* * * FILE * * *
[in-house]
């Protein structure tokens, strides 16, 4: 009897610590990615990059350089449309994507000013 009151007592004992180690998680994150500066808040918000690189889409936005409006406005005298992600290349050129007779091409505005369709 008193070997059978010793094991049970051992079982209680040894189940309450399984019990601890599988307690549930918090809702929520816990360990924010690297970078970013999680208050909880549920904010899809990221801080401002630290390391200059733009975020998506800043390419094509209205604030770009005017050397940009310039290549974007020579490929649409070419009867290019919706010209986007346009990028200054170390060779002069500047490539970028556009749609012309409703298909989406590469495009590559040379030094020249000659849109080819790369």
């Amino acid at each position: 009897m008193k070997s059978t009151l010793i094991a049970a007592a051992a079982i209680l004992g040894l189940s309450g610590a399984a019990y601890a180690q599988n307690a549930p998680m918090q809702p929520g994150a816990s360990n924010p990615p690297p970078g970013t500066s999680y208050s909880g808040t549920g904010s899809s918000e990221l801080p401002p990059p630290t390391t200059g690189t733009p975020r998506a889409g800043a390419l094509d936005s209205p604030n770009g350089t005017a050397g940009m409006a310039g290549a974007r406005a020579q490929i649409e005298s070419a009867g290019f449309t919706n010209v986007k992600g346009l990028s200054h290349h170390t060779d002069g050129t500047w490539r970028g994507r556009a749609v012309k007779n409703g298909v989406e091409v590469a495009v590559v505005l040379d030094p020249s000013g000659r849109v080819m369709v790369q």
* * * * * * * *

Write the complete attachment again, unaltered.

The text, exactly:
[in-house]
């Protein structure tokens, strides 16, 4: 009897610590990615990059350089449309994507000013 009151007592004992180690998680994150500066808040918000690189889409936005409006406005005298992600290349050129007779091409505005369709 008193070997059978010793094991049970051992079982209680040894189940309450399984019990601890599988307690549930918090809702929520816990360990924010690297970078970013999680208050909880549920904010899809990221801080401002630290390391200059733009975020998506800043390419094509209205604030770009005017050397940009310039290549974007020579490929649409070419009867290019919706010209986007346009990028200054170390060779002069500047490539970028556009749609012309409703298909989406590469495009590559040379030094020249000659849109080819790369």
């Amino acid at each position: 009897m008193k070997s059978t009151l010793i094991a049970a007592a051992a079982i209680l004992g040894l189940s309450g610590a399984a019990y601890a180690q599988n307690a549930p998680m918090q809702p929520g994150a816990s360990n924010p990615p690297p970078g970013t500066s999680y208050s909880g808040t549920g904010s899809s918000e990221l801080p401002p990059p630290t390391t200059g690189t733009p975020r998506a889409g800043a390419l094509d936005s209205p604030n770009g350089t005017a050397g940009m409006a310039g290549a974007r406005a020579q490929i649409e005298s070419a009867g290019f449309t919706n010209v986007k992600g346009l990028s200054h290349h170390t060779d002069g050129t500047w490539r970028g994507r556009a749609v012309k007779n409703g298909v989406e091409v590469a495009v590559v505005l040379d030094p020249s000013g000659r849109v080819m369709v790369q």